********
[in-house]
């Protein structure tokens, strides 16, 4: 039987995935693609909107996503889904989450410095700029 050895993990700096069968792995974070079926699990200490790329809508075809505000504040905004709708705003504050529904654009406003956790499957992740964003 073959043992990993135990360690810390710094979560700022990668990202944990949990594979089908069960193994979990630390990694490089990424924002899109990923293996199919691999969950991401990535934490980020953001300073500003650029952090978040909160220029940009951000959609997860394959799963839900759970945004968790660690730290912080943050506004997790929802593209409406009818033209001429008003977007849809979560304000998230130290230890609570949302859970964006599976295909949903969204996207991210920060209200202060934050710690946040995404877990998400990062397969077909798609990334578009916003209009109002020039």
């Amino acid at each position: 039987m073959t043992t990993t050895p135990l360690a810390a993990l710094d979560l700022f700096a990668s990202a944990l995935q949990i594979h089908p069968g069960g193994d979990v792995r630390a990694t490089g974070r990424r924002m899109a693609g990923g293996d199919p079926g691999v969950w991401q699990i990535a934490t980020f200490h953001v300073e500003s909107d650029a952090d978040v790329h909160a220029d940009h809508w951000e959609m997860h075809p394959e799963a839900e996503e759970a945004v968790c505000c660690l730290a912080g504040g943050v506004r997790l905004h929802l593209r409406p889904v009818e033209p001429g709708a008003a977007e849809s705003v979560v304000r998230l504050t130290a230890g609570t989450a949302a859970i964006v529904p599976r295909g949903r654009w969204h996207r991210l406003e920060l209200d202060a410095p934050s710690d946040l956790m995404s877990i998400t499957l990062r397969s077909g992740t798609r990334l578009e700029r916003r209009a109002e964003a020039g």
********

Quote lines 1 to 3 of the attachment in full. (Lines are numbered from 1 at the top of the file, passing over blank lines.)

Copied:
[in-house]
């Protein structure tokens, strides 16, 4: 039987995935693609909107996503889904989450410095700029 050895993990700096069968792995974070079926699990200490790329809508075809505000504040905004709708705003504050529904654009406003956790499957992740964003 073959043992990993135990360690810390710094979560700022990668990202944990949990594979089908069960193994979990630390990694490089990424924002899109990923293996199919691999969950991401990535934490980020953001300073500003650029952090978040909160220029940009951000959609997860394959799963839900759970945004968790660690730290912080943050506004997790929802593209409406009818033209001429008003977007849809979560304000998230130290230890609570949302859970964006599976295909949903969204996207991210920060209200202060934050710690946040995404877990998400990062397969077909798609990334578009916003209009109002020039």
């Amino acid at each position: 039987m073959t043992t990993t050895p135990l360690a810390a993990l710094d979560l700022f700096a990668s990202a944990l995935q949990i594979h089908p069968g069960g193994d979990v792995r630390a990694t490089g974070r990424r924002m899109a693609g990923g293996d199919p079926g691999v969950w991401q699990i990535a934490t980020f200490h953001v300073e500003s909107d650029a952090d978040v790329h909160a220029d940009h809508w951000e959609m997860h075809p394959e799963a839900e996503e759970a945004v968790c505000c660690l730290a912080g504040g943050v506004r997790l905004h929802l593209r409406p889904v009818e033209p001429g709708a008003a977007e849809s705003v979560v304000r998230l504050t130290a230890g609570t989450a949302a859970i964006v529904p599976r295909g949903r654009w969204h996207r991210l406003e920060l209200d202060a410095p934050s710690d946040l956790m995404s877990i998400t499957l990062r397969s077909g992740t798609r990334l578009e700029r916003r209009a109002e964003a020039g």